An employer cannot require medical professionals to perform an abortion. Doctors also cannot be penalized for refusing to provide one. Healthcare facilities can also refuse to provide abortions without facing legal repercussions.16

5. How can underage women get an abortion?

Barring a medical emergency, a minor who is pregnant has to go through extra steps before legally obtaining an abortion.17

Minors who want an abortion have to provide their written consent. They also have to provide written consent from at least one of their parents or legal guardians.

There is a process for minors to seek an abortion even over the objection of both parents. The minor can file a petition at the juvenile court. This petition must explain why the minor seeks an abortion. It is kept confidential by the court. Filing this petition triggers a hearing. That hearing has to happen within 3 days.

After considering the evidence, the court can grant the petition if it:

  • decides the minor is mature and informed enough to legally consent to the abortion procedure, or
  • the abortion is in the best interest of the minor.

If the court denies the petition, the minor can appeal.

The minor does not have to pay court costs or fees throughout this process.

Girls who are under 18 years old but who are emancipated do not need to go through these steps. There are 3 ways a minor can become emancipated:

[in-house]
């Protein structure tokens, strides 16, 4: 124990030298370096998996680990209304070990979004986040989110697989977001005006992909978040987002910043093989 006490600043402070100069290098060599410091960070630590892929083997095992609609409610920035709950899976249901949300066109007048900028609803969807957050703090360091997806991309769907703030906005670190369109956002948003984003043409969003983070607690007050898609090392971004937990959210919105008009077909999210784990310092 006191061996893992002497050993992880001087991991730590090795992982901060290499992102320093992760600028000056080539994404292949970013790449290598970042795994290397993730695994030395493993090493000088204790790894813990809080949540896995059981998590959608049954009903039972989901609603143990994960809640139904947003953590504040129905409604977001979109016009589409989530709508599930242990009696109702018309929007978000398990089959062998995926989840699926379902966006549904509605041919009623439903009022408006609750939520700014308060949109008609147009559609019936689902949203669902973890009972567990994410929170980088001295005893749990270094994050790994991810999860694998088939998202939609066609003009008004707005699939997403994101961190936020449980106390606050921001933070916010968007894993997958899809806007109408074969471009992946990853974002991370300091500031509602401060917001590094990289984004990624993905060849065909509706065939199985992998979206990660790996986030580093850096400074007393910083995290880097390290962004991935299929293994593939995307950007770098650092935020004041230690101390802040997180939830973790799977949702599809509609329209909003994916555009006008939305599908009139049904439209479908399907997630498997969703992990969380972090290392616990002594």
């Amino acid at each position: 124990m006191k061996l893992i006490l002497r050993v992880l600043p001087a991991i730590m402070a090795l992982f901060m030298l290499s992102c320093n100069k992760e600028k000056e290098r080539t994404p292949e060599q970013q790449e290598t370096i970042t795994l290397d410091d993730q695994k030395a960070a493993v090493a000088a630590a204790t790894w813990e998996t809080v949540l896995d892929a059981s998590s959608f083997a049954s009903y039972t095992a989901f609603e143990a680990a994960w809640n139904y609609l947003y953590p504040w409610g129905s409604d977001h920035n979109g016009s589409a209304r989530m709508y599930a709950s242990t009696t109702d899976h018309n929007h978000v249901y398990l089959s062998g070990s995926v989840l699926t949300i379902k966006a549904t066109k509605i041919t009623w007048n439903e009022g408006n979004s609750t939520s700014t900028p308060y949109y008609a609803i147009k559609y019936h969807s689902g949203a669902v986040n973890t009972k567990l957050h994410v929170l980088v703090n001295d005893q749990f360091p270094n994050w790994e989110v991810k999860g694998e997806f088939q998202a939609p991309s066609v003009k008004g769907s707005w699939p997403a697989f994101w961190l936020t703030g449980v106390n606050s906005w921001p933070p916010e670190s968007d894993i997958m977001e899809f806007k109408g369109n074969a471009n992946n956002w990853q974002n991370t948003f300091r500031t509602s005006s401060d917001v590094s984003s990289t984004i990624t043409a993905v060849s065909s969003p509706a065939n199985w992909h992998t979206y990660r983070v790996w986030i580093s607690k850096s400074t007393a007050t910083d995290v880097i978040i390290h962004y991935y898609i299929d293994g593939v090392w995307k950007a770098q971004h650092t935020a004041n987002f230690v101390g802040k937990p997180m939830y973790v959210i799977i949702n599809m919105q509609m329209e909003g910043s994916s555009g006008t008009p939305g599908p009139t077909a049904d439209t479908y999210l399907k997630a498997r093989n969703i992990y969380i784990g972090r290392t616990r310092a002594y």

• Get married,
  • Join the military, or
  • With a judge's declaration of emancipation.

6. What are the penalties for an unlawful abortion?

An unlawful abortion on a minor can lead to criminal charges. Those charges would be filed against the person who provided it. Knowingly performing an abortion on a minor without complying with California law is a misdemeanor. It carries up to:

  • 30 days in jail, and/or
  • $1,000 in fines.

(For discussion of the laws in Nevada, please see our page on illegal abortion laws in Nevada).

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Legal References:

  1. California Health and Safety Code 123420 – 123473.

  2. California Health and Safety Code 123464(a). (“‘Abortion' means any medical treatment intended to induce the termination of a pregnancy except for the purpose of producing a live birth).

  3. California Health and Safety Code 123462(b). (“Every woman has the fundamental right to choose to bear a child or to choose and to obtain an abortion, except as specifically limited by this article”).

  4. California Health and Safety Code 123466.

  5. California Health and Safety Code 123468(b).

  6. California Health and Safety Code 123468(a).

  7. California Health and Safety Code 123450(a).

  8. Roe v. Wade, 410 U.S. 113 (1973).

  9. See Reis Thebault, “Missouri's last abortion clinic is running out of time after judge's latest ruling,” The Washington Post (June 24, 2019).

  10. California Health and Safety Code 123464(d).

  11. Same.

  12. See e.g., Barragan v. Lopez, 156 Cal.App.4th 997 (Cal. App. 2007).

  13. California Health and Safety Code 123468(a) and California Business and Professions Code 2253(b)(1).

  14. California Business and Professions Code 2253(b)(2).

  15. Same.

  16. California Health and Safety Code 123420.

  17. California Health and Safety Code 123450.